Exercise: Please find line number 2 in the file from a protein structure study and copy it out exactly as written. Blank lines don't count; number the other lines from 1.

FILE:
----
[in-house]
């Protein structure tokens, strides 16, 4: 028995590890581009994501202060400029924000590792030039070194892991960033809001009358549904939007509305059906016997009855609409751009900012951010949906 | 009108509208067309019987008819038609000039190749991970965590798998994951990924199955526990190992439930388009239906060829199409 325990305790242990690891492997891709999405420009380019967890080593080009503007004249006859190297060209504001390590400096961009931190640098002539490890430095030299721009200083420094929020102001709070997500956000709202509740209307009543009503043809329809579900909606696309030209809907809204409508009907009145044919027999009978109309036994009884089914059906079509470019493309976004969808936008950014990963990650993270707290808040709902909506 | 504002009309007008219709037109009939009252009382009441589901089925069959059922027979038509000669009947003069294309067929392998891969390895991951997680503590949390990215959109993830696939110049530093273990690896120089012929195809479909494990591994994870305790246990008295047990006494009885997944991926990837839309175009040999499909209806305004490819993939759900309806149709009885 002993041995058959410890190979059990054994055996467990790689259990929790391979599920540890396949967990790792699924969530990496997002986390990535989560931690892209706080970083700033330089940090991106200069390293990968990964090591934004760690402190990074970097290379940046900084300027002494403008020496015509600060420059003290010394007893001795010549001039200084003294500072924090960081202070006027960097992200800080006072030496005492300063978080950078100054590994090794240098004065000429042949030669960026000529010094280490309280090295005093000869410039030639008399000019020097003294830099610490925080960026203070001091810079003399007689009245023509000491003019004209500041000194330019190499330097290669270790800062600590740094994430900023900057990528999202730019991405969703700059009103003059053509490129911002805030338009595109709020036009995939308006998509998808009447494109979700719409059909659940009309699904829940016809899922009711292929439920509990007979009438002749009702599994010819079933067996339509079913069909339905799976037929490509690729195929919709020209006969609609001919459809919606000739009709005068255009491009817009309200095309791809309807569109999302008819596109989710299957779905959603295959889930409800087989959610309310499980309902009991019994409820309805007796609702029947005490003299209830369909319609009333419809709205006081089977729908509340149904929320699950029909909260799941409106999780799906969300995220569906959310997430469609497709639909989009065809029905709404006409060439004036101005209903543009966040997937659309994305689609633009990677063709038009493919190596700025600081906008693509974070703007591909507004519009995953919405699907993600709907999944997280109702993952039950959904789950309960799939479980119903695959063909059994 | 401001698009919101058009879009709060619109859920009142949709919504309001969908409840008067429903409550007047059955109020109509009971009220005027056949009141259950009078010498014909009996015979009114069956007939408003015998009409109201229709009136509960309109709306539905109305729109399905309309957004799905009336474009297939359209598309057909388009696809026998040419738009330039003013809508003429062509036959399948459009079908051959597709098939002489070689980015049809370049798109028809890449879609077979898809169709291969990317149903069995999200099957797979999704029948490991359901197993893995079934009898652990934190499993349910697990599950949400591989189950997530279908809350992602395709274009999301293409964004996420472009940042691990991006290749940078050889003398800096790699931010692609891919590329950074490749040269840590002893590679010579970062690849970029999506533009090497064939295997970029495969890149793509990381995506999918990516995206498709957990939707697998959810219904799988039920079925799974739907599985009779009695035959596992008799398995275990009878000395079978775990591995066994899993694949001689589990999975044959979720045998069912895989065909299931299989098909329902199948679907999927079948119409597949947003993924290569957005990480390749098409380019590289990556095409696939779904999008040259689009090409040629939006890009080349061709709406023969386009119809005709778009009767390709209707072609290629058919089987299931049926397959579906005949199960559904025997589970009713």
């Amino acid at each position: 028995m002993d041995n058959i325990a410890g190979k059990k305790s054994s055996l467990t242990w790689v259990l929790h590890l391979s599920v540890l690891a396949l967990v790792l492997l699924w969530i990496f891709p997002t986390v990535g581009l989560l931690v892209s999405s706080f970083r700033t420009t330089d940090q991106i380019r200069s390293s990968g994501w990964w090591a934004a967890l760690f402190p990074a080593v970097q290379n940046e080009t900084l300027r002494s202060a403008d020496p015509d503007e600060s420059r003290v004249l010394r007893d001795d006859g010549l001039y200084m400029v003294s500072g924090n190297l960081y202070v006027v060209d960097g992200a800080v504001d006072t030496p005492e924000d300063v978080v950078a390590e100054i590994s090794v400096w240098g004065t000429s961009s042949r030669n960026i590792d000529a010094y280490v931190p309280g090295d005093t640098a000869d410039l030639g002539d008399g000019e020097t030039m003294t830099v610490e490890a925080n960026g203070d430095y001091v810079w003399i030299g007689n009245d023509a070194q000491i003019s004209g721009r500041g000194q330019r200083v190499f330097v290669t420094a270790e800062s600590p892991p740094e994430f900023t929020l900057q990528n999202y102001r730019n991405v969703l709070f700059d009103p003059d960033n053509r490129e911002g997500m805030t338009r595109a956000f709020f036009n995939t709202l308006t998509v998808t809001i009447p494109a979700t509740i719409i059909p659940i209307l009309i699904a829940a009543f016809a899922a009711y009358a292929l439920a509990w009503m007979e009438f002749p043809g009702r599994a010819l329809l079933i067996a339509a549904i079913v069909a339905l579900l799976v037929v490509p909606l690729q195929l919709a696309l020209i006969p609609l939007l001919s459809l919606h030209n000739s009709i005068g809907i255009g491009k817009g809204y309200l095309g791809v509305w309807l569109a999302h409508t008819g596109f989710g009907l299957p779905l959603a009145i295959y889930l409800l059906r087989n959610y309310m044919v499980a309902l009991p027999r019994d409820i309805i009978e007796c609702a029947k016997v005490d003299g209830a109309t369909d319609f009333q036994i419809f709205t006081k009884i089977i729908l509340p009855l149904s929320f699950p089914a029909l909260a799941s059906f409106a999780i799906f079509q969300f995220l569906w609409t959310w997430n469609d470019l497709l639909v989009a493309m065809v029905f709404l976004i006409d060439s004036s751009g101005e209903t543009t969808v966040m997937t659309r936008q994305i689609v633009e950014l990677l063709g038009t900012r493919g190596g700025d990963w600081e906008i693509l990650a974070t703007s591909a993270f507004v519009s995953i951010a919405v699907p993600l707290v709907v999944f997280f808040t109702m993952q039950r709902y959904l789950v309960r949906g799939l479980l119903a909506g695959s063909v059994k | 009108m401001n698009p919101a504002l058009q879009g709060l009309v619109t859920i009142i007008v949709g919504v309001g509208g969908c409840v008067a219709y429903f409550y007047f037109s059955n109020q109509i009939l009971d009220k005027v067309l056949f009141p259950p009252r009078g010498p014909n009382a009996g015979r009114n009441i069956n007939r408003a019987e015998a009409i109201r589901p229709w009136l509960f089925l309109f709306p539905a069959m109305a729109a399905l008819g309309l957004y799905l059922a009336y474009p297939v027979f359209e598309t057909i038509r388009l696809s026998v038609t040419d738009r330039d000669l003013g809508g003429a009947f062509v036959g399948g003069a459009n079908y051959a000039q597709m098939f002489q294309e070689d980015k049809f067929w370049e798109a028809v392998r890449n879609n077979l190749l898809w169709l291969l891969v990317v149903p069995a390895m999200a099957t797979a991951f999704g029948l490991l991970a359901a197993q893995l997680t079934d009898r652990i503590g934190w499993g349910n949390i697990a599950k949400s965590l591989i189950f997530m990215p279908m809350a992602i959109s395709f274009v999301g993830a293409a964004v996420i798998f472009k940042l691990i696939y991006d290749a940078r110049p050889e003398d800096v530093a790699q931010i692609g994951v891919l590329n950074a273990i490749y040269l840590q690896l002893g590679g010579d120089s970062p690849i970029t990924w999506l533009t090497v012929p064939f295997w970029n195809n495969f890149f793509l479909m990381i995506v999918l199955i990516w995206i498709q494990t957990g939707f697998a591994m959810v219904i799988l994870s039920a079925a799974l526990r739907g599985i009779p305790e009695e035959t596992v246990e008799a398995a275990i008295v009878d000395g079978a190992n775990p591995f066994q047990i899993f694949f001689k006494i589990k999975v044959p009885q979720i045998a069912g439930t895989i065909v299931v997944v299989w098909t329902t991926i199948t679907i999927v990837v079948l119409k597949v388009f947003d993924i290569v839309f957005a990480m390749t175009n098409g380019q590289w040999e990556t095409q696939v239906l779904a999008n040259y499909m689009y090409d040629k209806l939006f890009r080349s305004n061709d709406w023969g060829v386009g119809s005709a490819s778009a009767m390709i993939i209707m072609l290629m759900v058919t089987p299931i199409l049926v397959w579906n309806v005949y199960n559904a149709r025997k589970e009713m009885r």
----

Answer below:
């Protein structure tokens, strides 16, 4: 028995590890581009994501202060400029924000590792030039070194892991960033809001009358549904939007509305059906016997009855609409751009900012951010949906 | 009108509208067309019987008819038609000039190749991970965590798998994951990924199955526990190992439930388009239906060829199409 325990305790242990690891492997891709999405420009380019967890080593080009503007004249006859190297060209504001390590400096961009931190640098002539490890430095030299721009200083420094929020102001709070997500956000709202509740209307009543009503043809329809579900909606696309030209809907809204409508009907009145044919027999009978109309036994009884089914059906079509470019493309976004969808936008950014990963990650993270707290808040709902909506 | 504002009309007008219709037109009939009252009382009441589901089925069959059922027979038509000669009947003069294309067929392998891969390895991951997680503590949390990215959109993830696939110049530093273990690896120089012929195809479909494990591994994870305790246990008295047990006494009885997944991926990837839309175009040999499909209806305004490819993939759900309806149709009885 002993041995058959410890190979059990054994055996467990790689259990929790391979599920540890396949967990790792699924969530990496997002986390990535989560931690892209706080970083700033330089940090991106200069390293990968990964090591934004760690402190990074970097290379940046900084300027002494403008020496015509600060420059003290010394007893001795010549001039200084003294500072924090960081202070006027960097992200800080006072030496005492300063978080950078100054590994090794240098004065000429042949030669960026000529010094280490309280090295005093000869410039030639008399000019020097003294830099610490925080960026203070001091810079003399007689009245023509000491003019004209500041000194330019190499330097290669270790800062600590740094994430900023900057990528999202730019991405969703700059009103003059053509490129911002805030338009595109709020036009995939308006998509998808009447494109979700719409059909659940009309699904829940016809899922009711292929439920509990007979009438002749009702599994010819079933067996339509079913069909339905799976037929490509690729195929919709020209006969609609001919459809919606000739009709005068255009491009817009309200095309791809309807569109999302008819596109989710299957779905959603295959889930409800087989959610309310499980309902009991019994409820309805007796609702029947005490003299209830369909319609009333419809709205006081089977729908509340149904929320699950029909909260799941409106999780799906969300995220569906959310997430469609497709639909989009065809029905709404006409060439004036101005209903543009966040997937659309994305689609633009990677063709038009493919190596700025600081906008693509974070703007591909507004519009995953919405699907993600709907999944997280109702993952039950959904789950309960799939479980119903695959063909059994 | 401001698009919101058009879009709060619109859920009142949709919504309001969908409840008067429903409550007047059955109020109509009971009220005027056949009141259950009078010498014909009996015979009114069956007939408003015998009409109201229709009136509960309109709306539905109305729109399905309309957004799905009336474009297939359209598309057909388009696809026998040419738009330039003013809508003429062509036959399948459009079908051959597709098939002489070689980015049809370049798109028809890449879609077979898809169709291969990317149903069995999200099957797979999704029948490991359901197993893995079934009898652990934190499993349910697990599950949400591989189950997530279908809350992602395709274009999301293409964004996420472009940042691990991006290749940078050889003398800096790699931010692609891919590329950074490749040269840590002893590679010579970062690849970029999506533009090497064939295997970029495969890149793509990381995506999918990516995206498709957990939707697998959810219904799988039920079925799974739907599985009779009695035959596992008799398995275990009878000395079978775990591995066994899993694949001689589990999975044959979720045998069912895989065909299931299989098909329902199948679907999927079948119409597949947003993924290569957005990480390749098409380019590289990556095409696939779904999008040259689009090409040629939006890009080349061709709406023969386009119809005709778009009767390709209707072609290629058919089987299931049926397959579906005949199960559904025997589970009713």